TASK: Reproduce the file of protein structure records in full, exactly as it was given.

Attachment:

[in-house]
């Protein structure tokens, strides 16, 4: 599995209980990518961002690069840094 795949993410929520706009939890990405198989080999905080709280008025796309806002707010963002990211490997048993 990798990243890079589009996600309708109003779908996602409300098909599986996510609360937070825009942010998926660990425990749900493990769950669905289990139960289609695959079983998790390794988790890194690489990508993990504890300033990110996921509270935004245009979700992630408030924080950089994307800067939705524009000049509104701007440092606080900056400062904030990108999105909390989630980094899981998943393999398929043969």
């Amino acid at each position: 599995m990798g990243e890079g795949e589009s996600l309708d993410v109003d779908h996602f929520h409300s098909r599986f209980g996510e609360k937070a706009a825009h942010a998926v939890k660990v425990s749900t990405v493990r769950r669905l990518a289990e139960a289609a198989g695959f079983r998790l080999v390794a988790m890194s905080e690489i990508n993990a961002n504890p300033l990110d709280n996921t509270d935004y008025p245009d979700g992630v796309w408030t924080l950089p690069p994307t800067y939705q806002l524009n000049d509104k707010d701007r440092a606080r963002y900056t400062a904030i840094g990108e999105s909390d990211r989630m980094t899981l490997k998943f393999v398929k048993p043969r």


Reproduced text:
[in-house]
């Protein structure tokens, strides 16, 4: 599995209980990518961002690069840094 795949993410929520706009939890990405198989080999905080709280008025796309806002707010963002990211490997048993 990798990243890079589009996600309708109003779908996602409300098909599986996510609360937070825009942010998926660990425990749900493990769950669905289990139960289609695959079983998790390794988790890194690489990508993990504890300033990110996921509270935004245009979700992630408030924080950089994307800067939705524009000049509104701007440092606080900056400062904030990108999105909390989630980094899981998943393999398929043969």
């Amino acid at each position: 599995m990798g990243e890079g795949e589009s996600l309708d993410v109003d779908h996602f929520h409300s098909r599986f209980g996510e609360k937070a706009a825009h942010a998926v939890k660990v425990s749900t990405v493990r769950r669905l990518a289990e139960a289609a198989g695959f079983r998790l080999v390794a988790m890194s905080e690489i990508n993990a961002n504890p300033l990110d709280n996921t509270d935004y008025p245009d979700g992630v796309w408030t924080l950089p690069p994307t800067y939705q806002l524009n000049d509104k707010d701007r440092a606080r963002y900056t400062a904030i840094g990108e999105s909390d990211r989630m980094t899981l490997k998943f393999v398929k048993p043969r």